Editor’s note: This is an excerpt from “The Jemima Code: Two Centuries of African American Cookbooks” (University of Texas Press, 2015).
By the time I was 30, I could count my Southern life experiences on one hand. As a child in a tiny family in Los Angeles, I lived in exile during the civil rights era — sheltered by expatriates from the narrow perspective of Negro subservience and “proper place,” liberated from the burden of low-class living.
Not that the social, cultural and culinary dimensions of Southern living were unrecognizable out West. Sweet tea and fresh-squeezed lemonade washed down Aunt Jewel’s crisp fried chicken, smoked pork bones seasoned Nannie’s Sunday greens, and Mother always baked her corn bread in a big cast-iron skillet. But I didn’t care for pork ribs and became easily nauseated by the potent smell of chitlins, which blasted through the air every time our neighbors from Tennessee opened their front door.
Perhaps the most obvious evidence of my Western upbringing was my unapologetic admission that I sprinkled sugar on my grits. As far as I could tell, precious few of my culinary notions qualified as Southern, and I could have stumbled blindly through the rest of my life without ever discovering the Jemima living in me — if not for Vera Beck.
Vera called to mind one of those African American matriarchs familiarly thought of as saints: a woman in her twilight years whose culinary expressiveness was like a gift she bestowed on the people she loved. She made the best biscuits, chowchow, fried green tomatoes and Mississippi mud cake I have ever tasted. And although she earned her living as my test-kitchen cook in Cleveland, at one of the few major daily newspapers that preserved the tradition, she was a self-taught kitchen genius armed with recipes handed down by word of mouth through generations of rural Alabama cooks.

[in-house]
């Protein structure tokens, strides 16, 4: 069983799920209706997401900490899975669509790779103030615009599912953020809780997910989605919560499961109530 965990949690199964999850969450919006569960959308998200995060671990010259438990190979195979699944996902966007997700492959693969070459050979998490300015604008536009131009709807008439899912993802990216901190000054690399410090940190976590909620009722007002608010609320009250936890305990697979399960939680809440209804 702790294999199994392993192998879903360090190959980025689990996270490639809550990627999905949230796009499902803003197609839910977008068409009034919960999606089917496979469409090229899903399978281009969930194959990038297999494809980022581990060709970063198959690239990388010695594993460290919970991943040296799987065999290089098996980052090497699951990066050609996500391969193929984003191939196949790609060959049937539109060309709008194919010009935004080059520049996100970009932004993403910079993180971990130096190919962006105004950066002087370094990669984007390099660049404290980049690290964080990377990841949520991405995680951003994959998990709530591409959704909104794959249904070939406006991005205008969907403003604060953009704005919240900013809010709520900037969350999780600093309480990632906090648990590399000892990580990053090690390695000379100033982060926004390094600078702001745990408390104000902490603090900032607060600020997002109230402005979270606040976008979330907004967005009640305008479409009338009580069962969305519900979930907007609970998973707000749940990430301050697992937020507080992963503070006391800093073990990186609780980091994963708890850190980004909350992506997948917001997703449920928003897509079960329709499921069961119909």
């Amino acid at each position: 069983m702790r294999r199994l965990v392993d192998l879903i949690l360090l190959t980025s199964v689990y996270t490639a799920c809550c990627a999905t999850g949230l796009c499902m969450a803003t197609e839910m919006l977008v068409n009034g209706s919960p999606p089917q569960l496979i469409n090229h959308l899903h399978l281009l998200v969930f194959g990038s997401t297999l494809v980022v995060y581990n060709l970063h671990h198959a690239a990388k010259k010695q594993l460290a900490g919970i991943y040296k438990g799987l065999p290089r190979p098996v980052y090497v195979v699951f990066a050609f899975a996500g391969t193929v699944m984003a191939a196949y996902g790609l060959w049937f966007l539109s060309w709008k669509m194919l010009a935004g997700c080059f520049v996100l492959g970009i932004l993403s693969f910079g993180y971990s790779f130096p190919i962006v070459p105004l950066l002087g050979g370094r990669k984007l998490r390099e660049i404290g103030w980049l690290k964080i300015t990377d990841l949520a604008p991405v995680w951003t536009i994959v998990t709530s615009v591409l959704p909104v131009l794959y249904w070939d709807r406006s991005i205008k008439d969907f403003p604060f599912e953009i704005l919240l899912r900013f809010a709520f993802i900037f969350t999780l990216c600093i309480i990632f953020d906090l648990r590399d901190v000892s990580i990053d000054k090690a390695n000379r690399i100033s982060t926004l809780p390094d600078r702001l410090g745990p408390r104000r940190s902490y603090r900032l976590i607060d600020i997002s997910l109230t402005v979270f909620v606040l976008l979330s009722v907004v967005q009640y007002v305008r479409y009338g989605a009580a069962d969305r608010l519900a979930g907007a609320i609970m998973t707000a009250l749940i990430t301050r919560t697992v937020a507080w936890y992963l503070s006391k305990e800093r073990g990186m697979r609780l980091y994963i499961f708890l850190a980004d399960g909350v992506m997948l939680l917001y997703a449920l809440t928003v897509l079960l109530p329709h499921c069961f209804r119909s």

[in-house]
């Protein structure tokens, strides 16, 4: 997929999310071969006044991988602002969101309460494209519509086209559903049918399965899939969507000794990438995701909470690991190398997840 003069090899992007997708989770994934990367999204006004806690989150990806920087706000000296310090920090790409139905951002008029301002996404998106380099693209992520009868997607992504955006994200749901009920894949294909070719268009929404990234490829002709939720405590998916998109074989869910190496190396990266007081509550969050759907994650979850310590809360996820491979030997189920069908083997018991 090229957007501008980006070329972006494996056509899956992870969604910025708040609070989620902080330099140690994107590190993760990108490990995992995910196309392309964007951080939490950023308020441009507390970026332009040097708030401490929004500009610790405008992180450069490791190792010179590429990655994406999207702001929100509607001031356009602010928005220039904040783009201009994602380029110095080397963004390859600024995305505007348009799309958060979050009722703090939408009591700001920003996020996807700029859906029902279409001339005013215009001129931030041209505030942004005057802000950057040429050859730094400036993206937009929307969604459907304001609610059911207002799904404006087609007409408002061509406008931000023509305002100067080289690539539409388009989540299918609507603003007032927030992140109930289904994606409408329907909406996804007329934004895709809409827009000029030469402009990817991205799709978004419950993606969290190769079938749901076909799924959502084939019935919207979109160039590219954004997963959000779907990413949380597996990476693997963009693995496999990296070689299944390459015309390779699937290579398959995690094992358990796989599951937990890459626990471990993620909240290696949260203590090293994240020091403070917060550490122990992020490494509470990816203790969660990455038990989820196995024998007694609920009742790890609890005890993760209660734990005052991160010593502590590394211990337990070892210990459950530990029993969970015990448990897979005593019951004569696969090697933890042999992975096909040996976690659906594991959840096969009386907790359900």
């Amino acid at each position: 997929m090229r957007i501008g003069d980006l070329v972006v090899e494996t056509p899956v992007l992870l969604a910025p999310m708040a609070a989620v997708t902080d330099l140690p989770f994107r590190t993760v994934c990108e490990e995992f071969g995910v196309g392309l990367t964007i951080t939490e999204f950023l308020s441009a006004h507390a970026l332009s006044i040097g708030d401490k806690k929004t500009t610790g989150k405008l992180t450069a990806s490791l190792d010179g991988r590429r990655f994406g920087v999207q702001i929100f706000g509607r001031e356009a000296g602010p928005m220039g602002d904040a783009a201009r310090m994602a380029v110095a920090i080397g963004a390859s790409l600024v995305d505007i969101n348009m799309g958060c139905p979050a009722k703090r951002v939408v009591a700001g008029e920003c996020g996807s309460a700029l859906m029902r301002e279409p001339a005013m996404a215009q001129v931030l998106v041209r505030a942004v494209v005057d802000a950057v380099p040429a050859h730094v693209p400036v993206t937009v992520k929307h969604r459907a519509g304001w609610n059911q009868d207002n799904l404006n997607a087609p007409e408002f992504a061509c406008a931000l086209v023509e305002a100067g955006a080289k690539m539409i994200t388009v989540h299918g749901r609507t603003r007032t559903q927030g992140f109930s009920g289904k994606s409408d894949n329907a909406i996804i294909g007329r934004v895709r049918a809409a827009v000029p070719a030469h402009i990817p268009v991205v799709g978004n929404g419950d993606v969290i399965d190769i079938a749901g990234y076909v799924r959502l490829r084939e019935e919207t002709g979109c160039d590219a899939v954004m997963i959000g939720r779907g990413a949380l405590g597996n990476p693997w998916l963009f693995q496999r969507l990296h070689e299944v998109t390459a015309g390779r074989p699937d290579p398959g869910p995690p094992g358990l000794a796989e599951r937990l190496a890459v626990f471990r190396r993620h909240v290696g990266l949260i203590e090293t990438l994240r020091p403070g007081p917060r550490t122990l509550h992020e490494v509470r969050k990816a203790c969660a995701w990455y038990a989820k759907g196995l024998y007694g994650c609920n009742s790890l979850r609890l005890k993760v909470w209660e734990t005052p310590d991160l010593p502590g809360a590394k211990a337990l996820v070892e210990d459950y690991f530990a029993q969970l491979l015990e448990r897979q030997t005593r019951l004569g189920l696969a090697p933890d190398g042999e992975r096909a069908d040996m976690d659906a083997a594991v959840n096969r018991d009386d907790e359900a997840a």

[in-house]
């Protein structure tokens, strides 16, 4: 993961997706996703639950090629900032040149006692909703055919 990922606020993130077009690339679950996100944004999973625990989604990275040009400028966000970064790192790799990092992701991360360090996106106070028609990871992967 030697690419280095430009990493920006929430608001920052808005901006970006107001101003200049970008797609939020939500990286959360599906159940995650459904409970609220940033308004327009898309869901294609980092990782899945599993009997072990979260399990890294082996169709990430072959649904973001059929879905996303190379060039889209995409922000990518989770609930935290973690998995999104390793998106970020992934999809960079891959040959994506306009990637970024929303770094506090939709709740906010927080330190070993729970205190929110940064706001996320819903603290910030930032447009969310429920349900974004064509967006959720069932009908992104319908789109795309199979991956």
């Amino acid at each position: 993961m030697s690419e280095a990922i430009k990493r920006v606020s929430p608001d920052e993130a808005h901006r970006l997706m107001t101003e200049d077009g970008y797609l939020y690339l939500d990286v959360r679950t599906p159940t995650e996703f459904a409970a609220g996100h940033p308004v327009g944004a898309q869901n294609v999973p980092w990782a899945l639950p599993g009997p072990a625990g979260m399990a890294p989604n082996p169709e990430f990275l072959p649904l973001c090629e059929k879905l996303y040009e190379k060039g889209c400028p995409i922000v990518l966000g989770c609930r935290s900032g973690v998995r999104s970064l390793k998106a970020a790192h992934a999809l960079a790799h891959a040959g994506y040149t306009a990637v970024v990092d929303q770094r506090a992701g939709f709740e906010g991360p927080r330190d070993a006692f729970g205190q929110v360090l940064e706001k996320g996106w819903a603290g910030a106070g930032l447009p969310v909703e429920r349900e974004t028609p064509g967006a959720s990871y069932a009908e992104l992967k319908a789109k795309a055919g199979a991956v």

As I got to know Vera better, she forced me to confront a personality quirk that Virginia Woolf described as “contrary instincts.” I thought I was content — a 30-something food editor living far from home, enjoying amazing and exotic world cuisine. My mother and my grandmother knew a lot about cooking, but they didn’t dispense kitchen wisdom regularly. Vera read my unfamiliarity with her Southern-accented fare as a sign of incomplete social conditioning. Later on, I came to see that I was a casualty of the Jemima code.
Black codes once defined legal place for former slaves. Historically, the Jemima code was an arrangement of words and images synchronized to classify the character and life’s work of our nation’s black cooks as insignificant. The encoded message assumes that black chefs, cooks and cookbook authors — by virtue of their race and gender — are simply born with good kitchen instincts. It diminishes the knowledge, skills and abilities involved in their work and portrays them as passive and ignorant laborers incapable of creative culinary artistry.
Throughout the 20th century, the Aunt Jemima advertising trademark and the mythical mammy figure in Southern literature provided a shorthand translation for a subtle message: “If slaves can cook, you can, too,” or “Buy this flour and you’ll cook with the same black magic that Jemima put into her pancakes.” In short: a sham.
The caricature is incubated in schools, where lessons on slavery reinforce and substantiate the dim, demoralizing portraits of black women as “noble savages” managing domestic responsibilities for white mistresses. This endless cycle ravages self-esteem, identity, sense of belonging and cultural pride, leaving scars for generations that are invisible but not insignificant.
It is true that black women did much of the cooking in early American kitchens. It is also true that they did so with the art and aptitude of today’s trained professionals, transmitting their craft orally. Because my ancestors were denied the opportunity to learn to read and write, they transferred important cultural traditions from one generation to another through face-to-face, personal exchanges.